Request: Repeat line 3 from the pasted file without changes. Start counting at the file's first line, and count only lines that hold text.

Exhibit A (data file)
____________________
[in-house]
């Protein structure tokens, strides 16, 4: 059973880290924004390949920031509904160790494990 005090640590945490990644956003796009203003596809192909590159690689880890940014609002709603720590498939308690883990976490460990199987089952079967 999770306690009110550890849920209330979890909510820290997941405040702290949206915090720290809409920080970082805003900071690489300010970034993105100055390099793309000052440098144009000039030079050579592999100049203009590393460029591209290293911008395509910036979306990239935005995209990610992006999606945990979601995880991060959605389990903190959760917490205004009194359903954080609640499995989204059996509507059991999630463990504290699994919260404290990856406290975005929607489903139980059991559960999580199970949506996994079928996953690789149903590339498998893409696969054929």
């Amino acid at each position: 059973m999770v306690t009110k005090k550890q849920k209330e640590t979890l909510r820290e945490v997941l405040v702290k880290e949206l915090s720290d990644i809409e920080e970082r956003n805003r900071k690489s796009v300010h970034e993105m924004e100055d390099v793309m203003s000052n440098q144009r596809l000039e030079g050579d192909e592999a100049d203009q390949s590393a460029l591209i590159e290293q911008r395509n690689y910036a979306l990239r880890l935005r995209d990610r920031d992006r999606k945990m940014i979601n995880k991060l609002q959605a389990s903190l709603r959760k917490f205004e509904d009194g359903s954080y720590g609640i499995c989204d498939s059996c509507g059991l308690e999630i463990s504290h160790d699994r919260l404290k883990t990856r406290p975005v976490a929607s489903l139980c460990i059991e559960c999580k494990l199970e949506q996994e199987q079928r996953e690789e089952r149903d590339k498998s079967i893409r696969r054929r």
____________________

């Amino acid at each position: 059973m999770v306690t009110k005090k550890q849920k209330e640590t979890l909510r820290e945490v997941l405040v702290k880290e949206l915090s720290d990644i809409e920080e970082r956003n805003r900071k690489s796009v300010h970034e993105m924004e100055d390099v793309m203003s000052n440098q144009r596809l000039e030079g050579d192909e592999a100049d203009q390949s590393a460029l591209i590159e290293q911008r395509n690689y910036a979306l990239r880890l935005r995209d990610r920031d992006r999606k945990m940014i979601n995880k991060l609002q959605a389990s903190l709603r959760k917490f205004e509904d009194g359903s954080y720590g609640i499995c989204d498939s059996c509507g059991l308690e999630i463990s504290h160790d699994r919260l404290k883990t990856r406290p975005v976490a929607s489903l139980c460990i059991e559960c999580k494990l199970e949506q996994e199987q079928r996953e690789e089952r149903d590339k498998s079967i893409r696969r054929r």